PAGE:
On Monday, October 29, members of the Wellesley community gathered in the Multifaith Center to honor victims of the Pittsburgh synagogue shooting. The shooting occurred on October 27 at the Tree of Life synagogue in Pittsburgh, PA. 11 people were killed, and seven people were injured. At the memorial, Wellesley community members came together to pray and celebrate community. About 100 students, as well as faculty and local community members attended the event.
The service began with Rabbi Dena Bodian, who shared a few words with the attendees of the event. Then, faculty members and students shared profiles of victims of the shooting, revealing information like their names, ages, and a quick fact about them. Afterwards, student Sarah Young ’20 shared a poem she wrote with the group. Attendees also sang traditional Jewish prayers such as “Mi Sheberach” and the Mourner’s Kaddish together as a group.
Rabbi Dena Bodian has been grateful for the support the Jewish community has received. “The message I would like to share is that we are so grateful for the outpouring of support from all across the Wellesley community; students, staff, and faculty have been incredibly kind to the Jewish community during a very frightening time” says Bodian. “We recognize attacks on minority communities are becoming increasingly frequent. The week of the Pittsburgh synagogue shooting, there was also an attempted attack on a church with a predominantly African-American congregation.” Bodian continues, “And while it is disturbing to contemplate the increased security on Jewish institutions around the country, we recognize that police protection is a privilege which Jews have not always had, and that there are still communities today who cannot always rely on the police to protect them.”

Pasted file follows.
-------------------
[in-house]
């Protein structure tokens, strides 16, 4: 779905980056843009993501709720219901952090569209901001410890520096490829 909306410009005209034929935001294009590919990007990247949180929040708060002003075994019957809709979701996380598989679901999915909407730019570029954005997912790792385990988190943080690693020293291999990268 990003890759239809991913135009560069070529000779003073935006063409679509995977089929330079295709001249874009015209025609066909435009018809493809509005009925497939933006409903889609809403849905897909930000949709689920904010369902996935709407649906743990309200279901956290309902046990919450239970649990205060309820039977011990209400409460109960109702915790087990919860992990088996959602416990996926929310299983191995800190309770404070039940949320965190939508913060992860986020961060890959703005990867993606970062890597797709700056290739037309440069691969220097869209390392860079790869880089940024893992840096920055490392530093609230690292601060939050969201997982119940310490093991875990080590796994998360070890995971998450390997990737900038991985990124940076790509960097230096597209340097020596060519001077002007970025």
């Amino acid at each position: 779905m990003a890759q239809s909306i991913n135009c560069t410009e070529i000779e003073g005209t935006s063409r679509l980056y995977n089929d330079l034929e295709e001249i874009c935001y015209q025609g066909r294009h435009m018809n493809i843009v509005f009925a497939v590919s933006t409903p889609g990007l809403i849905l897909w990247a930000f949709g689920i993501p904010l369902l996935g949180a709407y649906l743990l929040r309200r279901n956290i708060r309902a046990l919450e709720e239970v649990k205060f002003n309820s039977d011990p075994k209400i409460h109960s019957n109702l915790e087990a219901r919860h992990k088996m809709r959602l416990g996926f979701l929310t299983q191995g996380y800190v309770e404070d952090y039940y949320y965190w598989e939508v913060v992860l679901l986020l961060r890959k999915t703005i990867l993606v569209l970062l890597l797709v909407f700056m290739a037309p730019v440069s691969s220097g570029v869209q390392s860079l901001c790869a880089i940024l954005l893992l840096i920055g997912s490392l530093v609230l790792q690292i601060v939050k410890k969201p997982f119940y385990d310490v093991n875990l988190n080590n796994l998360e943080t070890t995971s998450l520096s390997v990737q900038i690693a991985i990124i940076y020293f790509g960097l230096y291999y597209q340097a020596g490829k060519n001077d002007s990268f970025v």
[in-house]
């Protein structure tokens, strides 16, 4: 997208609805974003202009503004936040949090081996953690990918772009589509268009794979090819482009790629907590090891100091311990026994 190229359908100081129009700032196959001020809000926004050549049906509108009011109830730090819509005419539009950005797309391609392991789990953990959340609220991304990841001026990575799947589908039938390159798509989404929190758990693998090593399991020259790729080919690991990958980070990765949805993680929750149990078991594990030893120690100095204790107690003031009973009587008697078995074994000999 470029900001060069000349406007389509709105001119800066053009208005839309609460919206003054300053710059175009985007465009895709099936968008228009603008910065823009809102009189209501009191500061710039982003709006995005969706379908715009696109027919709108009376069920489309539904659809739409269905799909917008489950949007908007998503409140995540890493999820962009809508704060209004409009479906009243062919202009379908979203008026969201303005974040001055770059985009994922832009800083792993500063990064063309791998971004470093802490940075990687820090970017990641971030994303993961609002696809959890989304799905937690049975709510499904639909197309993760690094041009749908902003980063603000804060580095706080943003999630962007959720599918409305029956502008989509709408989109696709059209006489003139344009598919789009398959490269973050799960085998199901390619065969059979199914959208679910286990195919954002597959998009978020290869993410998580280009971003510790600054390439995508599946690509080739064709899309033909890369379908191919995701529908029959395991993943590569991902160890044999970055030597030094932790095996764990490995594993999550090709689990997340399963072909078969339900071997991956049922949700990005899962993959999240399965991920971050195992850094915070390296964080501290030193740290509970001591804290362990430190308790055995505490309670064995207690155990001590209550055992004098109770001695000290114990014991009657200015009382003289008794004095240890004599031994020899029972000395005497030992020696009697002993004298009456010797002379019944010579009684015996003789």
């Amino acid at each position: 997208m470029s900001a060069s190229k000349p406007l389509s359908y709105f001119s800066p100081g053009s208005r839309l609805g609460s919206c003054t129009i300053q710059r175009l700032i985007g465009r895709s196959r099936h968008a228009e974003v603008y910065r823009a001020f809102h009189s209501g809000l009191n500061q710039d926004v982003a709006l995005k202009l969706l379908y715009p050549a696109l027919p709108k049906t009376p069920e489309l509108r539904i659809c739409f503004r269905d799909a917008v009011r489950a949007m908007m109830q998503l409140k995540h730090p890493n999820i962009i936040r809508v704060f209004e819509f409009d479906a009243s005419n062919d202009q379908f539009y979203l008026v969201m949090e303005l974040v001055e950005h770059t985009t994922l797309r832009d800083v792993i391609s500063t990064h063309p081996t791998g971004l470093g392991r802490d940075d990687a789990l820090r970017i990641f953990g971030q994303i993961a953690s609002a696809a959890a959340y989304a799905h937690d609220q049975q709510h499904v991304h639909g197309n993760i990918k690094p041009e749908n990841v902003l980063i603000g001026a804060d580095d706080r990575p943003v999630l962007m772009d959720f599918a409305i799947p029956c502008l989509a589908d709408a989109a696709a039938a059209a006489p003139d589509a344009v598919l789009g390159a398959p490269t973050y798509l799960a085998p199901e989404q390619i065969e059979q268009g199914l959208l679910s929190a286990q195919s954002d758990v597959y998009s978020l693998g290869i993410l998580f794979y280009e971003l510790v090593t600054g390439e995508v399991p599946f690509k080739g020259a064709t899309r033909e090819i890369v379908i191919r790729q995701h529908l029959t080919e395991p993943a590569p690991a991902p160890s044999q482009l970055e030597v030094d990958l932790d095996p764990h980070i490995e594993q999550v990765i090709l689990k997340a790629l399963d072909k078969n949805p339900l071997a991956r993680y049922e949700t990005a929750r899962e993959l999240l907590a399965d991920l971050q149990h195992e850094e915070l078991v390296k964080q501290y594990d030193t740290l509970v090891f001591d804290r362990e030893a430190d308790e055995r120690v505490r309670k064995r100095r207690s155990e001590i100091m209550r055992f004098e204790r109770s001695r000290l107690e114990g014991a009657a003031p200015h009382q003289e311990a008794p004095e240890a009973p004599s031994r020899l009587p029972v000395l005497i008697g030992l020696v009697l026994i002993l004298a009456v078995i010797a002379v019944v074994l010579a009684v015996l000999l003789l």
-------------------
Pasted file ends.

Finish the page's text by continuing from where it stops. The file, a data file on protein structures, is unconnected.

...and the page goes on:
In regards to the service in particular, Rabbi Bodian was surprised to see such a large turnout. “Having so many of my colleagues drop everything to attend really meant a great deal to me as a new member of the Wellesley community” says Bodian. “…[The service] was a really wonderful opportunity to pause, reflect, mourn, and comfort each other collectively.”
Sarah Young ’20, the student who shared a poem at the service, also stressed the importance of checking in on Jewish “sibs” during this time of uncertainty. “I hope that the service…remind[s] people that they need to check on their Jewish siblings…People always talk about being a good ally, but a big part of that is calling out antisemitism when they see it…and making sure their Jewish friends are okay after a tragedy like this.”
At the conclusion of the service, Hillel members Miriam McNerney ’21 and Diane Schrenzel ’20 were happy with the turnout at the event. “Having non-Jews come, having an opportunity to come together was really cool,” says McNerney.
“I felt like the service was good, it was what you expected it to be,” Schrenzel added. “ I also appreciated that many people came who were not Jewish.” Schrenzel concedes, “I feel like lots of faculty and staff came, but not as many students as I would have hoped for.”
However, McNerney and Schrenzel agree that Wellesley has done a lot to support the Jewish community during this time of mourning. “I feel seen, I feel supported, there’s been space to process” says McNerney. Both students note that Paula Johnson as well as the rest of the faculty have provided ample support for the Jewish community. “…Yes, Paula Johnson’s e-mail was absolutely phenomenal,” says Schrenzel. “Also, I know our Rabbi’s always super available whenever you want to talk to her, so long as you do it within the appropriate time frame” continues Schrenzel. “Overall, I think they have done something good and coherent and everyone seemed supportive.”